Thomas in his watermelon patch. Photo: Jessy Edwards for the BK Reader.

Kofi Thomas wants all the gardens of one Bushwick block to have annual traditions — the type that no one can remember how or why they started, they just are.

In May, the founder of the Good Life Garden at Grove Place and Goodwin Street started the Make the Block Bloom fundraiser. The fundraiser is an effort to unite green spaces on neighboring blocks on Bushwick’s Greene Ave, Goodwin Pl. and Grove St for the long term.

It imagines a future where the Good Life Garden, People’s Garden, the garden of Concerned Citizens on Grove Street, and a senior center garden are connected.

The four green spaces are within a stone’s throw of each other.

Right now, each of the spaces has its own strengths and seperate groups it serves. But Thomas and the other garden leaders are currently designing a future where the groups share resources, and all their neighbors get to know each other.

“The fantasy is rooted in people of the community knowing each other, because what I’ve learned from listening to people on different blocks is a lot of the things we need are right around the corner.”

He says the pandemic forced him to be more geographically-grounded, to talk to neighbors more and to rely on each other more for mutual aid.

“We learned we had a lot of the resources we needed to take care of each other.”

Hernan Pagan in the People’s Garden. Photo: Jessy Edwards

One example was how People’s Garden caregiver Hernan Pagan was wanting to bring more children to the garden to learn, enjoy the garden’s arts programming and perform. Meanwhile, over at Grove Street, which is used by children at PS. 75, leaders were looking for help transforming the space.

Through talking with both gardens, Thomas realized there was an opportunity. People’s Garden is served by a group of highly skilled immigrants who recently built a curving walkway through the garden. And the Grove garden is full of talented young people who would love a chance to perform. A partnership waiting to happen.

“I want to create for the future these traditions that we have every year that will ensure we stay connected and will give us reasons to work together,” Thomas said.

The Good Life garden is run by a group of dedicated volunteers. Photo: Jessy Edwards for the BK Reader.

Thomas said he had already sat down with leaders of all three gardens to write up a coalition between them of expectations. For example, the gardens should collectively have six annual events between them, that they all advertise.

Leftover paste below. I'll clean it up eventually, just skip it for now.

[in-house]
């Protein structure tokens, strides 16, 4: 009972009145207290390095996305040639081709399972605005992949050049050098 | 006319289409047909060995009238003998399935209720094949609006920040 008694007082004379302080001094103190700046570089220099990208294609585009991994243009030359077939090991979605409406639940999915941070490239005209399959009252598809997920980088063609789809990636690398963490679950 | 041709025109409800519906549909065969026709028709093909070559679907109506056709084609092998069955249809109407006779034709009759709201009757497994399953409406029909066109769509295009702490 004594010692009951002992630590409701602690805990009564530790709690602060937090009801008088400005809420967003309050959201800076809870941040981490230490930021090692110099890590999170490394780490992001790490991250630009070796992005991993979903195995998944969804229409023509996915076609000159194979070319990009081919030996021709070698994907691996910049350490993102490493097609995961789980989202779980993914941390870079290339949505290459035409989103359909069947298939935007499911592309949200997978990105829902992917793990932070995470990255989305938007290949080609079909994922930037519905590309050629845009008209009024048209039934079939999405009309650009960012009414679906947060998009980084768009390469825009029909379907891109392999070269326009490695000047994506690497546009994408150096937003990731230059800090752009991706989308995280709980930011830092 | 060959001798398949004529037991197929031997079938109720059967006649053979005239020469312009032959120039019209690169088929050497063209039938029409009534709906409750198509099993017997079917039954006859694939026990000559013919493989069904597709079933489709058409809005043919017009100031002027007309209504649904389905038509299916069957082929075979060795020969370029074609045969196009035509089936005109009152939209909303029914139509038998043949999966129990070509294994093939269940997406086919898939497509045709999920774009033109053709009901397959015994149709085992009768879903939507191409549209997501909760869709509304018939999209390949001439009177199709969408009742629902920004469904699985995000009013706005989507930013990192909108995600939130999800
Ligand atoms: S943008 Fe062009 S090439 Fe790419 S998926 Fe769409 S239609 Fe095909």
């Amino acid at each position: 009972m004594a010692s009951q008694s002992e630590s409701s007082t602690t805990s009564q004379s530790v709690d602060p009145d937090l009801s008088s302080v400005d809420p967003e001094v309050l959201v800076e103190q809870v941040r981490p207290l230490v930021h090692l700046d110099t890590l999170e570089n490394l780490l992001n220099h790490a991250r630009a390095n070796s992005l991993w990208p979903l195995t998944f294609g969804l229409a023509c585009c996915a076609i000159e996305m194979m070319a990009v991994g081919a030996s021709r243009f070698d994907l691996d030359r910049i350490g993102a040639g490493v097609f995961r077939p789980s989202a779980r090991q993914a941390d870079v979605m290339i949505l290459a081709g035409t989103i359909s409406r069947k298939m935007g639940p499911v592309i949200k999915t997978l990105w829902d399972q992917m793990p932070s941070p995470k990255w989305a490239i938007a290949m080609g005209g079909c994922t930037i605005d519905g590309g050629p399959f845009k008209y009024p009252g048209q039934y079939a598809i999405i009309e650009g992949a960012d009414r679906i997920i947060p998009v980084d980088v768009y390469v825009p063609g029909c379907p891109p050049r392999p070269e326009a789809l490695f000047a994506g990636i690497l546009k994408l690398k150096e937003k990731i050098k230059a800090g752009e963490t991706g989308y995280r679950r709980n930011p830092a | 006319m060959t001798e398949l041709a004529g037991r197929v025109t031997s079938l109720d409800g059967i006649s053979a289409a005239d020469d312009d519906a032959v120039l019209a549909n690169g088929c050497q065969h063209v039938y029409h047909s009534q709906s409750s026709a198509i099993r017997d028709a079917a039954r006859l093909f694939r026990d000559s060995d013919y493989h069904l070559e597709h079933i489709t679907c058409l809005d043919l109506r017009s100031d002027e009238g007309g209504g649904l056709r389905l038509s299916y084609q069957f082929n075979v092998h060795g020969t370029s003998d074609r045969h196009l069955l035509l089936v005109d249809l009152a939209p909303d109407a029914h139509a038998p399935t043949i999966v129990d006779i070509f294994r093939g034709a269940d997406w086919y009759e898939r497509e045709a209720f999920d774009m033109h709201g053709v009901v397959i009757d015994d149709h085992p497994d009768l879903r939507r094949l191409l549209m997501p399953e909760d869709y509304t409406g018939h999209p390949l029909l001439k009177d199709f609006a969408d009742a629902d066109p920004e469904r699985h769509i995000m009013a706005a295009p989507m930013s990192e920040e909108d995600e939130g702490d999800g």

“That way we’ll have community members of different streets coming out to meet each other and venturing off their block. Another beautiful by-product will be making each garden healthier for the future. After the youth meet each other, we hope they will take ownership and become stewards of the gardens.”

The Make the Block Bloom fundraiser closes June 30. So far, the gardens have raised more than $31,247 of their $32,000 goal.

The money will go to a range of specific programs and projects that will hopefully form enduring bonds between the community gardens.

The donation box that keeps things running at the People’s Garden. Photo: Jessy Edwards for BK Reader.

Projects underway include forming a union of youth artists and contractors to reimagine and reshape a school’s garden and getting planting beds ready and accessible for seniors to grow their own food at the Goodwin Place senior’s garden.

Meanwhile more structures are being built to grow more food to feed the people of Bushwick at the gardens, and the leaders are planning to work with a contractor to purchase and install solar energy, and make the panels a teaching tool for kids from PS. 75.

The leaders are also planning music nights and paint festivals to bring neighbors together to express themselves and to be together and heal from the past year.

As well as tomatoes, the Good Life garden grows cucumber, peppers squash, zucchini, pumpkin, watermelon, cantaloupe, blackberries, blueberries, rosemary lavender, sage, oregano thyme and more. Photo: Jessy Edwards for the BK Reader.

Thomas said it was important that the Caribbean and Afro-Latino cultures of the neighborhood and the gardens are celebrated and preserved, too.

“I don’t want our stories to get lost, so I’m really trying to strengthen that big family culture, like with cousins — if I need something he takes care of it.”

“We’re very vulnerable when we’re isolated as we saw last year with people going without food, getting laid off, immigrants not knowing how to get any aid or unemployment, and that stress was traumatizing.

“I want us to have solidarity and have that strength of connection… that’s how a community gets strong — from knowing each other.”

To donate, go to the Make the Block Bloom fundraiser.

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Jessy Edwards

Jessy Edwards is a freelance writer based in Bushwick. Originally from New Zealand, she has written for the BBC, Rolling Stone, NBC New York, CNBC and her hometown newspaper, The Dominion Post, among others.

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